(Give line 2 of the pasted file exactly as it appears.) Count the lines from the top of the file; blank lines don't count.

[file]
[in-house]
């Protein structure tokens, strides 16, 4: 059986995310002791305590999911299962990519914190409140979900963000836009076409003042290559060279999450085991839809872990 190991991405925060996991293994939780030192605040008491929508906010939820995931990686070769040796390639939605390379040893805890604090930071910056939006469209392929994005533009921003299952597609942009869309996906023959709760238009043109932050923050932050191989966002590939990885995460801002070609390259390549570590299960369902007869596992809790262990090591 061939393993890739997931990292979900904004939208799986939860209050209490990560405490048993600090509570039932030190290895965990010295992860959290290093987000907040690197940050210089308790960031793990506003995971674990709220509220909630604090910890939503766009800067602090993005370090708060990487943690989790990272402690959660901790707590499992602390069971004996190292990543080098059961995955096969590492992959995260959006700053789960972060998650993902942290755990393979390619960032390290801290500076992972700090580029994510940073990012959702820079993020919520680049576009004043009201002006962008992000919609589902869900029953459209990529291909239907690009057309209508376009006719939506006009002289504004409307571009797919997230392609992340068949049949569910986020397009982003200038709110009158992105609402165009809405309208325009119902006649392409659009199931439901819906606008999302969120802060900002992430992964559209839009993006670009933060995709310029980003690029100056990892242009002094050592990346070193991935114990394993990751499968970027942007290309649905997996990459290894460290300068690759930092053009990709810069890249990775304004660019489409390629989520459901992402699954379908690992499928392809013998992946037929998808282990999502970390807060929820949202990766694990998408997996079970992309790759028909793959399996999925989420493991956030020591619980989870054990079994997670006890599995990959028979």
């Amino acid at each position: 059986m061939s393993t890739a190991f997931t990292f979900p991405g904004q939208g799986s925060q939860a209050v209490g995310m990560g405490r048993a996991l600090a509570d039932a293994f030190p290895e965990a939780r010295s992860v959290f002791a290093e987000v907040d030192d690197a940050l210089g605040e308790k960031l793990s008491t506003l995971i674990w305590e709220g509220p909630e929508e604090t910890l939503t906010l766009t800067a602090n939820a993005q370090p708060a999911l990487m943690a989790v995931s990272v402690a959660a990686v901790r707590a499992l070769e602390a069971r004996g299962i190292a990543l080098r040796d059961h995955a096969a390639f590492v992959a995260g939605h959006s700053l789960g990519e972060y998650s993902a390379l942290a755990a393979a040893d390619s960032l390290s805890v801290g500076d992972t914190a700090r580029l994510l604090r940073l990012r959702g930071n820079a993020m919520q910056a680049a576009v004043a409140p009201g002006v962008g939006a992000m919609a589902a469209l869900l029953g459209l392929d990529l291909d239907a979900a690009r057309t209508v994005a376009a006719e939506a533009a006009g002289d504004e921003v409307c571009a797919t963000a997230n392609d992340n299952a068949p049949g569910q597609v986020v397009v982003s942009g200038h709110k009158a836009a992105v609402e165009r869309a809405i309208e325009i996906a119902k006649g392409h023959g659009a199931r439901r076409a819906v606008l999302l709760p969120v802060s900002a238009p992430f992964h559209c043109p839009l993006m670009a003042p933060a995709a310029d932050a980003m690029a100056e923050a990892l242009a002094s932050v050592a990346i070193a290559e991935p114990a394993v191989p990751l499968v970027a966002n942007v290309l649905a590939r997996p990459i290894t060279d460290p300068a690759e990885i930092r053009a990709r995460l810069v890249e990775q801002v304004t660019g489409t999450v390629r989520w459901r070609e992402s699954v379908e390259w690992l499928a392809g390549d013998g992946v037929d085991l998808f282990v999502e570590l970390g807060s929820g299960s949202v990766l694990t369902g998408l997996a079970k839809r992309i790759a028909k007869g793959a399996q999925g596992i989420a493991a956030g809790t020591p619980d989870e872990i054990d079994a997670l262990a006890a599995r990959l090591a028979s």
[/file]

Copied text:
């Protein structure tokens, strides 16, 4: 059986995310002791305590999911299962990519914190409140979900963000836009076409003042290559060279999450085991839809872990 190991991405925060996991293994939780030192605040008491929508906010939820995931990686070769040796390639939605390379040893805890604090930071910056939006469209392929994005533009921003299952597609942009869309996906023959709760238009043109932050923050932050191989966002590939990885995460801002070609390259390549570590299960369902007869596992809790262990090591 061939393993890739997931990292979900904004939208799986939860209050209490990560405490048993600090509570039932030190290895965990010295992860959290290093987000907040690197940050210089308790960031793990506003995971674990709220509220909630604090910890939503766009800067602090993005370090708060990487943690989790990272402690959660901790707590499992602390069971004996190292990543080098059961995955096969590492992959995260959006700053789960972060998650993902942290755990393979390619960032390290801290500076992972700090580029994510940073990012959702820079993020919520680049576009004043009201002006962008992000919609589902869900029953459209990529291909239907690009057309209508376009006719939506006009002289504004409307571009797919997230392609992340068949049949569910986020397009982003200038709110009158992105609402165009809405309208325009119902006649392409659009199931439901819906606008999302969120802060900002992430992964559209839009993006670009933060995709310029980003690029100056990892242009002094050592990346070193991935114990394993990751499968970027942007290309649905997996990459290894460290300068690759930092053009990709810069890249990775304004660019489409390629989520459901992402699954379908690992499928392809013998992946037929998808282990999502970390807060929820949202990766694990998408997996079970992309790759028909793959399996999925989420493991956030020591619980989870054990079994997670006890599995990959028979």